READ: Luke 2:21-39
The passage today takes us into Joseph and Mary’s life with their firstborn son. It begins as a step back into a routine and devoted life. On the eighth day Jesus is circumcised and given his name, the name that the angel had given him before he had been conceived. And then, on what would have been the 31st day after Jesus’ birth, Mary and Joseph travel to Jerusalem and enter the temple to present the sacrifices required upon Mary’s purification. At 33 days after Jesus’ birth he would be brought to the temple to be presented to the Lord and so his parents could offer the sacrifices required for redemption of the firstborn son. There in the temple, the supernatural breaks in again as first Simeon and then Anna recognize the anointing on this child of Joseph and Mary.
There is a sentence at the end of the recounting of this story that caught my attention. “When Joseph and Mary had done everything required by the Law of the Lord, they returned to Galilee to their own town of Nazareth.” Luke 2:39. This sentence and the details of this story affirm to me the simple devotion of these two young people. Joseph and Mary were striving to live righteous lives devoted to the God they love. This was true before their lives were interrupted by God’s angel and it is true as they walk down the road carrying God’s purpose in their arms. The sentence also points forward. I hear in it echoes of what Jesus said to John as he came to him to be baptized. John’s initial response was, “I need to be baptized by you, and do you come to me?” Matthew 3:14. And Jesus replied, “Let it be so now; it is proper for us to do this to fulfill all righteousness.” Matthew 3:15. Jesus is completely set apart from us as perfect, holy God. And yet, he is fully man, and living on the earth without special privilege or entitlement. He does what we do as we love and obey God, and so did his parents before him. But in both situations, it is as if God can’t hold His pride and joy and purpose in silence. He speaks powerfully through Simeon and Anna in the temple and He breaks through the barriers of time and space to speak out His love at Jesus’ baptism, “This is my Son, whom I love; with him I am well pleased.” Matthew 4:17.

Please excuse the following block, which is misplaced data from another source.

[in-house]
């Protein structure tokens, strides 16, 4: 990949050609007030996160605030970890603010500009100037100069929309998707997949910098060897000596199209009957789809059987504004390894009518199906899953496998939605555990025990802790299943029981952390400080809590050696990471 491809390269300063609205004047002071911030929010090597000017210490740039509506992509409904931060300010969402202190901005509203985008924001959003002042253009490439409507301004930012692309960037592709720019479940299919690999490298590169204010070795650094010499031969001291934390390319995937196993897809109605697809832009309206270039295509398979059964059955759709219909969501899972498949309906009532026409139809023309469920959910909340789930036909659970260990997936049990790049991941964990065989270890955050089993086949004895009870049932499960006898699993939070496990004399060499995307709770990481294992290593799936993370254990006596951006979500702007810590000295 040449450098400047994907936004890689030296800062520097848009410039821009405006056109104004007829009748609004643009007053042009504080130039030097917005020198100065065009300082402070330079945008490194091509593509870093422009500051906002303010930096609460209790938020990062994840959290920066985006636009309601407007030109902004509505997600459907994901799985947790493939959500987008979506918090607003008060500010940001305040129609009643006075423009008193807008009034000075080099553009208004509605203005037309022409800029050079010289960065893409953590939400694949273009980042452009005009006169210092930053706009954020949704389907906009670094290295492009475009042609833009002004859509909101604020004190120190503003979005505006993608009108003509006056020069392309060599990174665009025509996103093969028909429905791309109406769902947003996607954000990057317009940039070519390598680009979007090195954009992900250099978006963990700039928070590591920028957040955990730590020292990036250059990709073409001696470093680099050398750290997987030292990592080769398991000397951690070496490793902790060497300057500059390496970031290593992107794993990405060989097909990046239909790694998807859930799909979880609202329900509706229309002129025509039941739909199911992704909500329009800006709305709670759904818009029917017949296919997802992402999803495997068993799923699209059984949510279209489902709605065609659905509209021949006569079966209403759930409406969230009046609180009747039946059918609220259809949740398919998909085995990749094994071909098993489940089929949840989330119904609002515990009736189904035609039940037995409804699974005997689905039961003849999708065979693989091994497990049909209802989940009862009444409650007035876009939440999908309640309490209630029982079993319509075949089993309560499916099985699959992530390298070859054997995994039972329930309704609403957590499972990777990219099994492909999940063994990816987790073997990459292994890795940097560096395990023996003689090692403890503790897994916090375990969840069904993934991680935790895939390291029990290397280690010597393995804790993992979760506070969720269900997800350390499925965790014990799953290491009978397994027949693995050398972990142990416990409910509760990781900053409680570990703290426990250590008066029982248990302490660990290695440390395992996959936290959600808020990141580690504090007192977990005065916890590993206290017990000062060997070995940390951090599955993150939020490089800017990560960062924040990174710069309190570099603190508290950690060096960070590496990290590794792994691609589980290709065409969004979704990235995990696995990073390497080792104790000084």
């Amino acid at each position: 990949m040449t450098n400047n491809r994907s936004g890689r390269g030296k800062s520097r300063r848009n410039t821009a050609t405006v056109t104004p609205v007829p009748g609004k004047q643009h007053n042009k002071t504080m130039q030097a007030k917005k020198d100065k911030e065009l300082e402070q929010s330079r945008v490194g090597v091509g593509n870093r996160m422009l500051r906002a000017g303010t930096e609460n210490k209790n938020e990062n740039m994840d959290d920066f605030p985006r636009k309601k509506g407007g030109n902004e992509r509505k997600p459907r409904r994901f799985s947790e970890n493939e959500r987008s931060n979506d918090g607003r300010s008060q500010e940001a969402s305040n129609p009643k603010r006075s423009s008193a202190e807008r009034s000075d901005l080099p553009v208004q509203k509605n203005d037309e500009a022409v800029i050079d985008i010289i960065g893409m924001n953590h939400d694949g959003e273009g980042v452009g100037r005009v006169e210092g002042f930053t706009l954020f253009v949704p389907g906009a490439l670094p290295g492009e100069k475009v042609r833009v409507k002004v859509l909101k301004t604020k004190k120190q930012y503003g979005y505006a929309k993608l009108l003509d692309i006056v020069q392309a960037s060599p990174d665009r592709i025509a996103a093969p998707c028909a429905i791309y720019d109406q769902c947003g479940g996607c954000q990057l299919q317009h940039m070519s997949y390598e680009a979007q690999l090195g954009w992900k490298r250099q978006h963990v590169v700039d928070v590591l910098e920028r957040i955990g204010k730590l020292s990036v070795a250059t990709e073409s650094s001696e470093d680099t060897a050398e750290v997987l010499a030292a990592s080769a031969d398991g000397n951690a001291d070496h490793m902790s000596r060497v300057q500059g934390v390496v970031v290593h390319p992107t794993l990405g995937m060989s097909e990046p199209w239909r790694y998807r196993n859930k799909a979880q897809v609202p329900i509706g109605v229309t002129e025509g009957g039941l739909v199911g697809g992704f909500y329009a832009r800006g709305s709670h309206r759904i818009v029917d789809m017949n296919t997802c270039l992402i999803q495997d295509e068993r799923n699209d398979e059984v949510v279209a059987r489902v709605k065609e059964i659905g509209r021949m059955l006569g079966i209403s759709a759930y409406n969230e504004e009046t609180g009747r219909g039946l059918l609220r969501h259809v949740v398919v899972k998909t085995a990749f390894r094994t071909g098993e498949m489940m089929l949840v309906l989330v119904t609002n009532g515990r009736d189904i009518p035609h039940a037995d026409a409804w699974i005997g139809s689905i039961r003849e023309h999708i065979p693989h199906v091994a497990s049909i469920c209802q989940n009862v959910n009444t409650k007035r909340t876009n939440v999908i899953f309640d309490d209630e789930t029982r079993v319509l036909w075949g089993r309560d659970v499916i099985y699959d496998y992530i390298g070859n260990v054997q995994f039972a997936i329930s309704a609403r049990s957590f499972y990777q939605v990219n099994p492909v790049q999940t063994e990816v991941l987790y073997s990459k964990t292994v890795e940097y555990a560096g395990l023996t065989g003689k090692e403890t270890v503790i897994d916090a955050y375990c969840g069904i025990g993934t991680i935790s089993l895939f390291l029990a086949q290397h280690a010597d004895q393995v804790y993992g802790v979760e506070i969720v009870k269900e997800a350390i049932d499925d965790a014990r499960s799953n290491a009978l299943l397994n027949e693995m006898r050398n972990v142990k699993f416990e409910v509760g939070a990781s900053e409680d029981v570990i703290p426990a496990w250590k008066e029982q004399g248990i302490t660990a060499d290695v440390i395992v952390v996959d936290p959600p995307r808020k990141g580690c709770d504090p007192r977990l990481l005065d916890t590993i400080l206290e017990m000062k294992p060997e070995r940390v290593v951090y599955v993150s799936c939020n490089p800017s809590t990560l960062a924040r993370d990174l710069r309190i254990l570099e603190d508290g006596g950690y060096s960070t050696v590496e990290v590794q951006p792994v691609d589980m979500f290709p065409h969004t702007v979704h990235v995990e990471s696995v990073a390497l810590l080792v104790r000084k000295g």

One other detail stood out thanks to Steve’s sermon Sunday on Jesus in the Passover. Jesus is presented in the temple for the redemption of the firstborn son. This ritual performed for every firstborn son to open the womb of a woman reminded a young couple of so many things. At the time of the first Passover, a specially selected lamb, a firstborn lamb, was sacrificed. This lamb sacrificed in obedience took the place of the firstborn sons and caused the angel of death to pass over the Israelites. This story would have figured prominently in their minds as they paid the price to redeem their son. The redemption at this point wasn’t from death – it was from being completely devoted to the Lord. Before the debacle of the worship of the golden calf while Moses was on the mountain receiving the Ten Commandments, every firstborn son would’ve been devoted to the service of the Lord. At that point in time the Levites were the ones who came to stand with Moses to purify the camp after the lapse into idolatry. From then forward the Lord chose the Levites to stand in the place of the firstborn sons (see Exodus 32:25-29 and Numbers 8:15-19) and a way to redeem those sons was established.
Joseph and Mary knew that they loved God. They did what they knew to do, what they had been commanded to do to demonstrate that love. Little did Joseph and Mary know that their obedient love resulted in them holding in their arms the one who fulfilled all that these sacrifices and rituals foreshadowed. The Son of God. The firstborn over all creation. The perfect Lamb of God.
Lord, help me as I seek to do that which I know to do. The little and big obedience that demonstrates so much more than duty – that demonstrates love and devotion. Thank You Lord that my loving obedience is the stuff You use to fulfill the purposes of salvation – both for me and for purposes bigger than I can imagine.